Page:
If you think you’ve already seen “The Color Purple” at The Smith Center, you’re right. And wrong.
Based on Alice Walker’s Pulitzer Prize-winning novel — and the 1985 movie adaptation — “The Color Purple” was the first musical to play The Smith Center when it opened in 2012.
But the “Color Purple” that’s opening Tuesday at The Smith Center is a very different production: the 2015 Tony-winning revival.
Smith Center president Myron Martin saw the revival on Broadway — and loved it so much he returned two days later.
“They took away all the superfluous stuff and focused on the story,” Martin says of the revival, noting how the “minimalist set … allows you to focus on the characters and their stories and the music.”
‘Not a spectacle’
That’s by design, according to Tony-winning director John Doyle, who restaged his 2013 London production for Broadway — and the current North American tour.
For one thing, it began in “a very small space,” London’s Menier Chocolate Factory, Doyle notes. “People call it minimalist, but theater is about involving the audience’s imagination.”
Although the original “Color Purple” had a successful Broadway run (and subsequent tours) more than a decade ago, “the critics were a bit questioning of it,” Doyle says. “It was very big in size — a spectacle. This production is not a spectacle.”
Instead, “there was a lot of editing and cutting and changing for the revival,” he explains. “It’s more dependent on the actors themselves,” in keeping with the production’s goal of honoring Walker by getting “to the essence of the story of the book.”
As a result, this adaptation “doesn’t have the bells and whistles” some musicals do, Doyle acknowledges. “The one thing it has in it that is common to most musicals is the idea of redemption.”
Powered by a musical score with echoes of jazz, gospel, ragtime and blues, “The Color Purple” focuses on African-American women finding their way in the rural South during the first half of the 20th century.
Chief among them: Celie (Adrianna Hicks), who begins as an abused teen — and battered wife — before transforming herself into a determined, independent businesswoman, thanks in part to a life-altering relationship with flashy honky-tonk singer Shug Avery (Carla R. Stewart).
“Celie is so multifaceted,” Hicks says. “She’s insecure, wishing things would be better,” before “learning to love herself and come into her own.”
As for Shug, she “owns her sass and her sexuality and she’s no longer worried about what people think,” Stewart says. “At least she carries that air.”
‘People want to be uplifted’
To Stewart, the story is both “timeless” and “timely.”
After all, Doyle points out, the Broadway revival arrived “at the height” of the Black Lives Matter movement.
And the #MeToo movement provides a context for the musical’s portrait of women “moving forward and upward,” Stewart observes.
Before signing on to direct the revival, Doyle worried — as a white man born in Scotland — “what could I bring to it that wouldn’t be offensive” to this particular story and setting. “I had to take a lot of responsibility telling a story that’s tremendously important to the African-American community. I felt very sensitive.”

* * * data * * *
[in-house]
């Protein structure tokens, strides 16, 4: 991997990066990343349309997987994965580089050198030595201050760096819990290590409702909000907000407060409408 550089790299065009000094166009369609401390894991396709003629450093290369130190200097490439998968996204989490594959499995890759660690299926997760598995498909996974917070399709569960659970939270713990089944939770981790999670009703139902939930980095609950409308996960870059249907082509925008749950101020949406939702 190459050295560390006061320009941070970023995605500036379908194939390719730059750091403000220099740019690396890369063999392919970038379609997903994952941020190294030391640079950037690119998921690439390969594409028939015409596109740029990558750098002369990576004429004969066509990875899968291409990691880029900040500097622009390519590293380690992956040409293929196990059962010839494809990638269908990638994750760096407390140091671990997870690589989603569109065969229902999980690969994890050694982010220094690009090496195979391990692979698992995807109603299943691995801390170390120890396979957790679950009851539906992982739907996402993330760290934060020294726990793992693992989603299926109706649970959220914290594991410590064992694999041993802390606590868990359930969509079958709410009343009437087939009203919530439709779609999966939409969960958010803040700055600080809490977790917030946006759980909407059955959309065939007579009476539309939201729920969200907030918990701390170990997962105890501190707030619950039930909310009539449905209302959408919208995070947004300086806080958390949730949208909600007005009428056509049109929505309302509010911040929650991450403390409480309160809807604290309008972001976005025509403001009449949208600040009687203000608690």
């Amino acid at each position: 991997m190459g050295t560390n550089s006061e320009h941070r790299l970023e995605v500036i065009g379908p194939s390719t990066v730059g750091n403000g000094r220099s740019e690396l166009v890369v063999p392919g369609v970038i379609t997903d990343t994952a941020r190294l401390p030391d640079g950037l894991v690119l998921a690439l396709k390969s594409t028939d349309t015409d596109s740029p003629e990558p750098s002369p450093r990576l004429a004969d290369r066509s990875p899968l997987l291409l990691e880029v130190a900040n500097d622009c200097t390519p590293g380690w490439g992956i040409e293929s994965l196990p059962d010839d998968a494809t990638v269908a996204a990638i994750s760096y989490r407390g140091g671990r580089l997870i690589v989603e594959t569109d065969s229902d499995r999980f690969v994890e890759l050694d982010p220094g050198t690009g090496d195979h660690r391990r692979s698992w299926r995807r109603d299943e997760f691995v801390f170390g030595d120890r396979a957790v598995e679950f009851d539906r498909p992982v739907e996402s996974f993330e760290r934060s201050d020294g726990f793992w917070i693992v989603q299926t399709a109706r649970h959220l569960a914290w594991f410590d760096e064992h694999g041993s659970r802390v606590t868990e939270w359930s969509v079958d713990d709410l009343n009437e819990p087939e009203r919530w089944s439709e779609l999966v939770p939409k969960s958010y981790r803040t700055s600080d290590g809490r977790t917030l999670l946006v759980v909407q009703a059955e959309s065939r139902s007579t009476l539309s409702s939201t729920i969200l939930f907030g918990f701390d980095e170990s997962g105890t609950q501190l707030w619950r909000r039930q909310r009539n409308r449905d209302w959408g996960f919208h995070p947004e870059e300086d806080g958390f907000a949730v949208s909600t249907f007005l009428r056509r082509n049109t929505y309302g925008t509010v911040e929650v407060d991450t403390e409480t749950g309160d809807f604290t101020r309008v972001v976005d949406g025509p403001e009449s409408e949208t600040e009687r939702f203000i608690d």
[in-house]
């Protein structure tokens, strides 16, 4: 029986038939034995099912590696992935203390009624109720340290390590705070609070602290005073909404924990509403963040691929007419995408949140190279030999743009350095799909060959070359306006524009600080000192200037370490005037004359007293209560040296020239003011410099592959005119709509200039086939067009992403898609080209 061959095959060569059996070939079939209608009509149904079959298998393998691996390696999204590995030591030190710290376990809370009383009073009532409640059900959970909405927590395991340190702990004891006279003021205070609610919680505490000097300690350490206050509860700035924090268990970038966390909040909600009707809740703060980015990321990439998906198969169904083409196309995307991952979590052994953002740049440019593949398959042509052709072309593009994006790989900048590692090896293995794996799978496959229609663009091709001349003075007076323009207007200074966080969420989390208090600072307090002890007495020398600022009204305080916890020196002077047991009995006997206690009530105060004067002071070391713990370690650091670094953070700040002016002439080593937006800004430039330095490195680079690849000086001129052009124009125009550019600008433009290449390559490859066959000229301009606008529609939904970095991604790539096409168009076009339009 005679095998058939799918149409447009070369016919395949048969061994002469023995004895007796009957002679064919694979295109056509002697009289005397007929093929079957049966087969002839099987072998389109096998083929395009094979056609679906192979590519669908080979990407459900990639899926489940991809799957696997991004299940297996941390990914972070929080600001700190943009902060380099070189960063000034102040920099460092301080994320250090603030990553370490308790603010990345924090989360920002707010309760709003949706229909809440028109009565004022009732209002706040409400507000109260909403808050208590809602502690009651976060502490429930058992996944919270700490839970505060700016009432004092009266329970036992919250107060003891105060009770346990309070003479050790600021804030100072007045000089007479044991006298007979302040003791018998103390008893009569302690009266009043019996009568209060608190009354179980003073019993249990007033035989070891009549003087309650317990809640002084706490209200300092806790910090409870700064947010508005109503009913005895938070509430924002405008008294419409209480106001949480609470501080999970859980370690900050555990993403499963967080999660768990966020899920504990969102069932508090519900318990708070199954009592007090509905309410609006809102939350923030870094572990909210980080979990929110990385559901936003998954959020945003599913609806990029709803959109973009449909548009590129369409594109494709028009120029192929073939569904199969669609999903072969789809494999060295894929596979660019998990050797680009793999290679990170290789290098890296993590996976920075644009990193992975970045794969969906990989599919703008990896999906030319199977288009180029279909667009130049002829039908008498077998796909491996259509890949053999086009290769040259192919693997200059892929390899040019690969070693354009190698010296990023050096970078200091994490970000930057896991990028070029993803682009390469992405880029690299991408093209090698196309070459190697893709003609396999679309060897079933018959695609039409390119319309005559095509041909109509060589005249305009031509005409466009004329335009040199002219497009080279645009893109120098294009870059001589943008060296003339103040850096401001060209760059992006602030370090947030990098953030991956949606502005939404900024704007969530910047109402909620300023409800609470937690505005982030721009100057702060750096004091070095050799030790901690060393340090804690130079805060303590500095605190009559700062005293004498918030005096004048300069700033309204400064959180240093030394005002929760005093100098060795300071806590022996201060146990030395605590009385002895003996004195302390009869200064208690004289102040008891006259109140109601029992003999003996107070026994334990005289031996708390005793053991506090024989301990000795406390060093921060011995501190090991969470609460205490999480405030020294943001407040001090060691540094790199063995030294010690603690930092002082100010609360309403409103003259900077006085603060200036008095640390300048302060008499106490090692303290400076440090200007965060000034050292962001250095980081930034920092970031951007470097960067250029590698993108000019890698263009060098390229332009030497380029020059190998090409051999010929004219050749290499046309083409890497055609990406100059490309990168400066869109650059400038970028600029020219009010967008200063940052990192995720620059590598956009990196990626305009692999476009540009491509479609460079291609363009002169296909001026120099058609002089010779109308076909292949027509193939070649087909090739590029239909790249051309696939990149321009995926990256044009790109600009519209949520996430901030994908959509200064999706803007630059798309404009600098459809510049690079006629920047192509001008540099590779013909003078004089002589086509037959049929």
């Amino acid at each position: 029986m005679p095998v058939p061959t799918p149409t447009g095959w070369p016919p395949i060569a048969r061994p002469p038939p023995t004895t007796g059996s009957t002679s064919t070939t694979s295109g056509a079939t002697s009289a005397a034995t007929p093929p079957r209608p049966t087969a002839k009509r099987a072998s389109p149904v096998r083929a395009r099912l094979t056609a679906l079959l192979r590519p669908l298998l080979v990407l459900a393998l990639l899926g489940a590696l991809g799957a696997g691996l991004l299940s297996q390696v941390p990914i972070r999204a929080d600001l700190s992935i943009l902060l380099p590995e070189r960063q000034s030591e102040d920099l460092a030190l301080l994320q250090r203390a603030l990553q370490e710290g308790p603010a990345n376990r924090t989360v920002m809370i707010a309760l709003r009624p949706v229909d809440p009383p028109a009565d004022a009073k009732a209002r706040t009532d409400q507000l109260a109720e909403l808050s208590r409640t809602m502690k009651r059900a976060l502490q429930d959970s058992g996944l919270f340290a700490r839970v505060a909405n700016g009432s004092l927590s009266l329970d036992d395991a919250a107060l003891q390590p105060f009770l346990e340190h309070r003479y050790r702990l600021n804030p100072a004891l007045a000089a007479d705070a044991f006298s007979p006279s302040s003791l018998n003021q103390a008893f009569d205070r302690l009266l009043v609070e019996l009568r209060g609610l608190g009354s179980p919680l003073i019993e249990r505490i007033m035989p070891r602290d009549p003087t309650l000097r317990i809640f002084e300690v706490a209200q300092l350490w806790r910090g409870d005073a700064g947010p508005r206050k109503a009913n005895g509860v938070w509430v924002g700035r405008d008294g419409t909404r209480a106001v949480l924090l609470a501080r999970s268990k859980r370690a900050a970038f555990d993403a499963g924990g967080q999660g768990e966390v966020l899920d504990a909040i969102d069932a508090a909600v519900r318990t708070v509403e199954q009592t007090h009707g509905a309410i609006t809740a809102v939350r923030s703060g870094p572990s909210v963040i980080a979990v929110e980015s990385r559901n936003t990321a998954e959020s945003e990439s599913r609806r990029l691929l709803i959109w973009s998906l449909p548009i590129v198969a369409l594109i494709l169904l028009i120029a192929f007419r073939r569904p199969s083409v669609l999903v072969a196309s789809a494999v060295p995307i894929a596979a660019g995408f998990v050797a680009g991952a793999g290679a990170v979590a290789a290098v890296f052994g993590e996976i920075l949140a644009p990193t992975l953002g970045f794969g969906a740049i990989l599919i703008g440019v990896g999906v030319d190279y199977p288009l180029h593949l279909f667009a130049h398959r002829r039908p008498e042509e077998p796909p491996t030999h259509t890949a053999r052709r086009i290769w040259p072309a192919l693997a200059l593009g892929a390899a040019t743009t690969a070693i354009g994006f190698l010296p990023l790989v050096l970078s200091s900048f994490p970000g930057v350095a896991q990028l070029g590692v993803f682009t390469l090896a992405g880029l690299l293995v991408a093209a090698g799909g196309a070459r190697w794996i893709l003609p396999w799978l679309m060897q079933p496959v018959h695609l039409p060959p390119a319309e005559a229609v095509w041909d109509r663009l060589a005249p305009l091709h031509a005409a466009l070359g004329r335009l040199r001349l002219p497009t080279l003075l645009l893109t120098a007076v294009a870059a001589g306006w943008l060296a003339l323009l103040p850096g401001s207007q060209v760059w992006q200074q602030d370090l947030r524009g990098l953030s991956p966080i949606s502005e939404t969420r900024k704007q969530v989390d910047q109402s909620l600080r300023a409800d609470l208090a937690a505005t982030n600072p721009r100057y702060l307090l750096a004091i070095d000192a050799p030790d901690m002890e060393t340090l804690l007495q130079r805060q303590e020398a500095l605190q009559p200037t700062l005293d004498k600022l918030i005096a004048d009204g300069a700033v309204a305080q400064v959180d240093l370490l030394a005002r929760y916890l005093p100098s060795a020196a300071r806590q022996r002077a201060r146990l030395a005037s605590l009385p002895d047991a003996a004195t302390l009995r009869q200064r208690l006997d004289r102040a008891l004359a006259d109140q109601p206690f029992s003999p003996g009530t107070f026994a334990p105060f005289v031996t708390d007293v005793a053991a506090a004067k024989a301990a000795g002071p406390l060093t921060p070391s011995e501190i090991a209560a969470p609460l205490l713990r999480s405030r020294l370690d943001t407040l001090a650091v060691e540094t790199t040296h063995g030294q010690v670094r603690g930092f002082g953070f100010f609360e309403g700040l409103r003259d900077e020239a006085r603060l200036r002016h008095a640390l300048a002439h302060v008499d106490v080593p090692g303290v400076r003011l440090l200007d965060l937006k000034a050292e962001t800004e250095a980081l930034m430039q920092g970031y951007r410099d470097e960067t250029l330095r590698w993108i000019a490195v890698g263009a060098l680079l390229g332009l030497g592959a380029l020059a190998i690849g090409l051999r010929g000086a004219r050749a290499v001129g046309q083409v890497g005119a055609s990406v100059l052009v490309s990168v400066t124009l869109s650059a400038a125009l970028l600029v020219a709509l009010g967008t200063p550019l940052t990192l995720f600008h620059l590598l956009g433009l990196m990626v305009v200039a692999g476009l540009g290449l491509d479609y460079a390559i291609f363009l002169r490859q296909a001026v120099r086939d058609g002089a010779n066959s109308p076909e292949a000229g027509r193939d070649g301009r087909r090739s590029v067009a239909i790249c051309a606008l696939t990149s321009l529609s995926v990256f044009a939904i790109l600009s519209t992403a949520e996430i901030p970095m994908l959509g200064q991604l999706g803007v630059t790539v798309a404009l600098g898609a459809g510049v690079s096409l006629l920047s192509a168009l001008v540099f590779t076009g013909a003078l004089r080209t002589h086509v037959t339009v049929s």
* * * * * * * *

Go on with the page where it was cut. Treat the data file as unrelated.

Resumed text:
But “the imagination John Doyle” demonstrated in staging the show makes people “lean in and listen to the words,” Stewart says. “The way he directed the story really ministers” to audiences on Broadway — and on tour.
The traveling production is “absolutely identical” to the Broadway revival, Doyle says. “It’s really very much a carbon copy.” As such, it provides “a tremendous opportunity to watch and be touched by the emotional content of the story.”
As Stewart observes, “a lot of people are just broken and want to be restored. People want to be redeemed, people want hope, people want to be uplifted. And the show speaks to that.”
Actresses follow different paths to ‘The Color Purple’
Adrianna Hicks and Carla R. Stewart play Celie and Shug, respectively, in the Tony-winning “Color Purple” revival’s North American tour.
For both of them, joining the “Color Purple” cast represented the fulfillment of a dream.
Hicks first saw the original Broadway production during a spring break trip with high school classmates from her Dallas-area hometown.
“It was the last Broadway show of our trip,” she recalls. “It completely goes full circle.”
Hicks grew up singing in church — and would lock herself in her room to watch video versions of Disney classics. “My VHS tapes were all messed up” from rewinding them “and trying to re-enact these characters. That was my world. I remembered every song and cue.”
And once she saw her first high school musical (“Guys and Dolls”), Hicks realized, “ ‘Wow, this incorporates everything I love to do.’ ”
Carla R. Stewart first saw “The Color Purple” on tour, not on Broadway.
But it wasn’t until she was performing on Broadway in “The Wiz” — and working with some former “Color Purple” cast members — that she realized the latter musical was her destiny, too.
When Stewart told a castmate “ ‘I would love to be in ‘The Color Purple,’ ” her fellow performer replied, “ ‘And you will be,’ ” Stewart remembers her saying. “ ‘I just believe you will be in it.’ ”
Both Hicks and Stewart played multiple roles in the “Color Purple” revival’s Tony-winning run.
“It’s really cool to have so many different perspectives,” Hicks observes of playing a variety of roles.
“I enjoyed my work as an understudy; I just felt really proud of what I had been putting out,” adds Stewart, who played Oda Mae Brown in “Ghost: The Musical’s ” national tour, which played The Smith Center in 2014. “When you’re covering the role, you just have to be ready.”